The Whitworths of Arizona, bringing science to you in everyday language.

Friday, August 1, 2014

Learning Curves

We are doing our usual summer exodus, escaping Arizona’s heat and traveling mostly in the Pacific Northwest. This year is all about learning curves. We traded Rex (our faithful old 1994 Rexhall motor home) in on a new, to us, 2008 Georgetown motor home. And now we are learning how to operate it! There was the “secret” switch that allowed the propane to flow—or not. There was the fridge that sometimes ran and sometimes didn’t; again, a “secret” switch that the repairman showed us how to work. New places to store items—where’s this? Who knows? Where’s that? Who knows? It will all work out, but it takes time—and patience.

A selfie with Jim, Dave and Helen
We’d just settled into our space in an RV park when Dave came over to talk to us. We both had Georgetowns—but then we found out that his wife, Betty (Bet) had LBD and so we ended up spending an afternoon visiting with the couple. They are experiencing a learning curve too. Learning how to deal with a degenerative disorder is not new to them—Bet has had PD for several years. They’d developed a happy lifestyle. Sold their big home and moved into a smaller home—the Georgetown—and started traveling to all the places on their “bucket list.” Got a tandem bike so Bet could exercise more easily. And generally adjusted their lives to fit Bet’s physical restrictions and keep her active longer.

But then she was diagnosed with LBD a few months ago. She doesn’t talk much anymore, choices are harder and judgment is poor now. She has hallucinations and Active Dreams. Bet is handling this fairly well (The apathy that accompanies LBD can actually be a blessing—things that once would have been devastating are now taken in stride.)

Dave, on the other hand, is having a hard time. He doesn’t mind helping her physically and he’s willing to make the decisions. But there are other issues that aren’t so easy. Take medications for instance. Like many LBD families, Dave and Bet have several doctors—a neurologist, a primary care physician and even a psychologist. The psychologist is actually a great idea for any couple dealing with the life stresses and changes that LBD brings.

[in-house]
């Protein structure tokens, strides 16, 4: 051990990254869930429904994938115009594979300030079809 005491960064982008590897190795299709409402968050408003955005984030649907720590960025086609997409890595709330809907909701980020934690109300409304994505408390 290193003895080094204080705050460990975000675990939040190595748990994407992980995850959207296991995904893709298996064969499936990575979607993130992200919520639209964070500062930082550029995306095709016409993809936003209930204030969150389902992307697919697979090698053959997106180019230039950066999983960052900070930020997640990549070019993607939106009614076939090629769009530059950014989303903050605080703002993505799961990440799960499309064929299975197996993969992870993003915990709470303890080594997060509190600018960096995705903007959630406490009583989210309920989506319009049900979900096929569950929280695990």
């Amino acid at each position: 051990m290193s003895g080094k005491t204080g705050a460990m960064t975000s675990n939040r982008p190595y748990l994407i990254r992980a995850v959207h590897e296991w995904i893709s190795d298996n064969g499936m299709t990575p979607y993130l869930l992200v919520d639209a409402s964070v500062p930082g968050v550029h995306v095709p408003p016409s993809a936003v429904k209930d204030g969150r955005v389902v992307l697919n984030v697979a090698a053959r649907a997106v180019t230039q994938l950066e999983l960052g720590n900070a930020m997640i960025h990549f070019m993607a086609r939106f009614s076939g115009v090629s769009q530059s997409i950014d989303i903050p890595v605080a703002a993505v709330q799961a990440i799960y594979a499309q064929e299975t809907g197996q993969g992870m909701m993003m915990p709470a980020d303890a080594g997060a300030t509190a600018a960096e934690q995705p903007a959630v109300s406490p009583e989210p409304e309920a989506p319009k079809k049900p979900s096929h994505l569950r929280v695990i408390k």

As is often the case, these professionals have different views of what is needed for treatment. In this case, the psychologist suggested decreasing her Serequel dosage. Serequel IS a “black label” drug, meaning that people who use it are more likely to die sooner than people who don’t, usually from heart problems or pneumonia. It is also one of the most effective drugs for use with LBD symptoms like hallucinations and Active Dreams. Therefore, physicians and families must balance its advantages and disadvantages and choose what seems to be best for the individual situation.

“What does she take the Serequel for?” we asked.

“Hallucinations,” Dave replied. But even the bigger dose doesn’t seem to do much good.”

“Do they bother Bet?”

“No, they don’t seem to bother her much at all. It’s me they bother!”

“Hmm. Sounds like it’s you that needs the medication, then, not her! As long as hallucinations aren’t frightening or upsetting, it’s best to ignore them or just flow with them.”

Dave laughs and agrees that he is still in a learning curve and needs to work on what’s acceptable and what isn’t. Like us with our new RV, it all takes time and patience. Dave plans to talk to the neurologist soon about dropping the Serequel, at least for now. More about Dave and Bet next week!

For more about drugs and LBD, read our books, A Caregiver’s Guide to Lewy Body Dementia and Managing Cognitive Issues in Parkinson’s and Other Lewy Body Disorders, both available on our website,


  1. I think that is a fairly unforgiving approach to the caregiver...

    If medication can make an already tough carer job easier in some instances, I am all for it if it doesn't actively harm the sufferer.

    Really enjoy your posts, but in this case I respectfully disagree...

    Medicating the caregiver is not going to magically help when a dementia sufferer is lashing out or attempting to run out of the house in the midst of a hallucination.

    1. Thanks, Keira. When the hallucinations DO cause the loved one distress or to act out in distressing ways, as in your example, medication can be very appropriate. However in Dave’s case, he was the one who was distressed, not Bet and he was the one who needed help, not Bet. Actually, we don’t really recommend using meds for this unless the situation is extreme. In Dave’s case, just recognizing that the hallucinations were a part of the disorder and learning to accept them helped him a lot.

    2. Uh, medication can be very appropriate for the loved one, I meant, in that first sentence!!